Canadian and U.S. residents are among the most active members of internet forums and message boards connected with white supremacist activity. A 2020 report by the Institute for Strategic Dialogue found more than 6,600 right-wing extremist accounts over seven online platforms in Canada, with Twitter having by far the most. Anti-Muslim and anti-Trudeau rhetoric dominated the extremist conversations. The prevalence of online anti-Muslim activity no doubt has informed two of Canada’s most recent heinous acts, the Quebec City mosque shooting and the murder of a Muslim family in London. While little about the London suspect’s motivation is public, we do know that he spent time on the dark web, where the worst of the worst online content lives and had hate-related content on his devices. The Quebec City shooter was inspired by and followed online many American white nationalists and conspiracy theorists, including Richard Spencer, an organizer of the Charlottesville riot, David Duke, former KKK Grand Wizard, conspiracist Alex Jones, operator of InfoWars, and many more. And he searched for Donald Trump 819 times in the month prior to the shooting.

What all these influencers have in common is their vile anti-immigrant and anti-Muslim rhetoric, much of it based on the rapidly metastasizing racist “Great Replacement” conspiracy theory, which has inspired multiple mass murders in several countries. Pat King, an organizer of the Canadian trucker convoy, is an avid adherent. After the Christchurch, N.Z. shootings, which were linked to the transnational white nationalist network Generation Identity (GI), and live-streamed on Facebook, Facebook banned all GI and “Great Replacement” conspiracy content (although much still exists). In 2020, Twitter banned the same after a Global Project Against Hate and Extremism report about GI’s activities on that platform. Inexplicably, YouTube, which has an extraordinary amount of “Great Replacement” content and dozens of active GI accounts, has chosen to do little. This after the New Zealand Royal Commission found that YouTube was integral to the Christchurch shooter’s radicalization. The defunct GI chapter, IDCanada, remains live and monetized with ads from the American Air National Guard.

Most social media and tech companies are American and say that their policies are uniform and applied globally. The reality is that the policies are applied through a distinct English-speaking, U.S.-centric lens, haphazardly enforced even in other English-speaking countries, creating an uneven and dangerous environment, especially for non-U.S. users. Given that the major platforms did not really begin to enforce their anti-hate terms of service in the U.S. until after the Charlottesville, Virginia, riots in 2017, had few policies to address disinformation, and are still woefully unprepared to address these issues inside and outside the U.S. and in non-English languages, there is no way to know how many millions across the world may have been radicalized online. Exceptions to American origins are TikTok, a Chinese company, and Rumble, a video social media site founded by Canadian Chris Pavlovski, which now has more than 44 million monthly visitors. The company claims to be neutral, allowing content and users that have been banned by other major platforms. With investors like American Peter Thiel and boosters like Donald Trump, Rumble is being touted as the answer to a “new internet.”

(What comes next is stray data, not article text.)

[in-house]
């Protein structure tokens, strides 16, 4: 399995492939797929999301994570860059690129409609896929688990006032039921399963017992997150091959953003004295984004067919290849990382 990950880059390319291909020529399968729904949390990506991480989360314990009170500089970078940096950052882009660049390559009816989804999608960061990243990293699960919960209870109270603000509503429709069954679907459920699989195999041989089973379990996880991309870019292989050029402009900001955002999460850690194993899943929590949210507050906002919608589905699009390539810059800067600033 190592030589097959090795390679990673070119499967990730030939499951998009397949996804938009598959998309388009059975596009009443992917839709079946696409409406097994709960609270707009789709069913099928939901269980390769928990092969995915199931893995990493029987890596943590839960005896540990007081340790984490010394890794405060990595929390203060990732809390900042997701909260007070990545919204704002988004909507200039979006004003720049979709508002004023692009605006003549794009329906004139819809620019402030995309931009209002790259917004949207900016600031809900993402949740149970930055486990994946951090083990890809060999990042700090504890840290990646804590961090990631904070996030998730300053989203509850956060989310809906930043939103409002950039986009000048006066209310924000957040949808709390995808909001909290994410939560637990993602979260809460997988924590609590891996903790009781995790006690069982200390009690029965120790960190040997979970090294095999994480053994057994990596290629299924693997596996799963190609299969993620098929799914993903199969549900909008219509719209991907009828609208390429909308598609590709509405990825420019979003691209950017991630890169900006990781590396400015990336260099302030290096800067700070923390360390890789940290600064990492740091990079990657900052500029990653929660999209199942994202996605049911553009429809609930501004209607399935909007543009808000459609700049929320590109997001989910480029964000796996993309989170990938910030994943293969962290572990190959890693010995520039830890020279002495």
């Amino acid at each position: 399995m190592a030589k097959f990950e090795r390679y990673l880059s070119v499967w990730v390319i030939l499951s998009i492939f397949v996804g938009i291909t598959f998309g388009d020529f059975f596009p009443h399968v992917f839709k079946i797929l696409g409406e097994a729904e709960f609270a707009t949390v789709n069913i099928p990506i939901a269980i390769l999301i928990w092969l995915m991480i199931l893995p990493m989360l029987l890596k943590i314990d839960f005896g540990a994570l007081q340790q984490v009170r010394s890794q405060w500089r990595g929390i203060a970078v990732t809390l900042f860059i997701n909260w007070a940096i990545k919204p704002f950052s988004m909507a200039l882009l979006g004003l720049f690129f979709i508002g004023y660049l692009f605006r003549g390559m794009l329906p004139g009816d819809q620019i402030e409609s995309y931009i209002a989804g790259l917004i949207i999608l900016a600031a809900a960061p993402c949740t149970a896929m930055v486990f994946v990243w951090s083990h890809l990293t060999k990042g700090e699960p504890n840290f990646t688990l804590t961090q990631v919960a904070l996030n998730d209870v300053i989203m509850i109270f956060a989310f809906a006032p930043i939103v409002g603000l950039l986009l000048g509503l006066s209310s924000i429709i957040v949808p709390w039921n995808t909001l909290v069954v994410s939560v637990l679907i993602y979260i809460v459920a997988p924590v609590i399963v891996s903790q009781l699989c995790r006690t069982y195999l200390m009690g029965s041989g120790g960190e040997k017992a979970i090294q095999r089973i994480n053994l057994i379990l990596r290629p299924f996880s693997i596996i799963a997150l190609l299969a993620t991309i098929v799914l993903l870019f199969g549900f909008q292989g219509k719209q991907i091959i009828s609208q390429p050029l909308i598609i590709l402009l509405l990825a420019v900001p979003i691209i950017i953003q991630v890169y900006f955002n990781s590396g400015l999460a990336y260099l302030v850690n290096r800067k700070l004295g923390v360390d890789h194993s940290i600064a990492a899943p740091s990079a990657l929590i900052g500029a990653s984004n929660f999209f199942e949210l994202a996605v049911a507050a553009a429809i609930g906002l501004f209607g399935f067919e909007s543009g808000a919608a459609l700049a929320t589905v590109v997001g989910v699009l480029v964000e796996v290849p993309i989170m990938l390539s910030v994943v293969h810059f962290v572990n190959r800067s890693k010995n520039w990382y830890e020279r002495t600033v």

To date, the tech companies have largely been happy to rely on government terrorism lists to determine dangerous organizations operating on their platforms, emphasizing the U.S. list, for making decisions about which groups to deplatform. But all Western government terrorist lists disproportionately name Islamist extremist groups, with inadequate attention to white supremacist and other ideologically motivated groups. And as shown by the leaked Facebook Papers, Facebook has been unable to even get the groups that they do list right, leaving countless groups across the globe to use the platform to recruit, organize, and fundraise.

The answer to slowing the spread and influence of hateful, extremist, and disinformation content is largely in containing the proliferation of these ideas online. Social media companies must set aside their profit motive and alter their algorithms to prevent the radicalization of users. They must adhere to the hate speech laws of every country in which they operate, in addition to, at a minimum, enforcing their own rules, and take down violative content and increase their safeguards against extremist content. “Whitelists” for political figures and influencers, as well as the lack of fact-checking for political advertising must end, as these practices fuel extremism and populism. Social media companies must also commit the necessary resources to moderate content in languages other than English. Changing the trajectory of extremist growth and protecting our democracies is deeply tied to the reform of tech companies’ practices.

Given the global reach of the major technology platforms, they must ensure the promise of global enforcement and acquire the cultural and language competency necessary to be successful. Too much information about their practices is opaque, such as numbers of human moderators, locations, and language competency. The situation is so serious that Twitter just lost a lawsuit in France in which the courts ruled that Twitter had to provide very specific data about how it manages material online, including the number, location, nationality, and language of the people in charge of processing French content flagged on the platform. We know that there is little moderation in the Global South and also in the North, and languages other than English are woefully moderated. Canada has about eight million French-speaking people, but tech moderation has undoubtedly failed to be comprehensive or account for region, vernacular, and cultural context, allowing the proliferation of hateful and extreme content.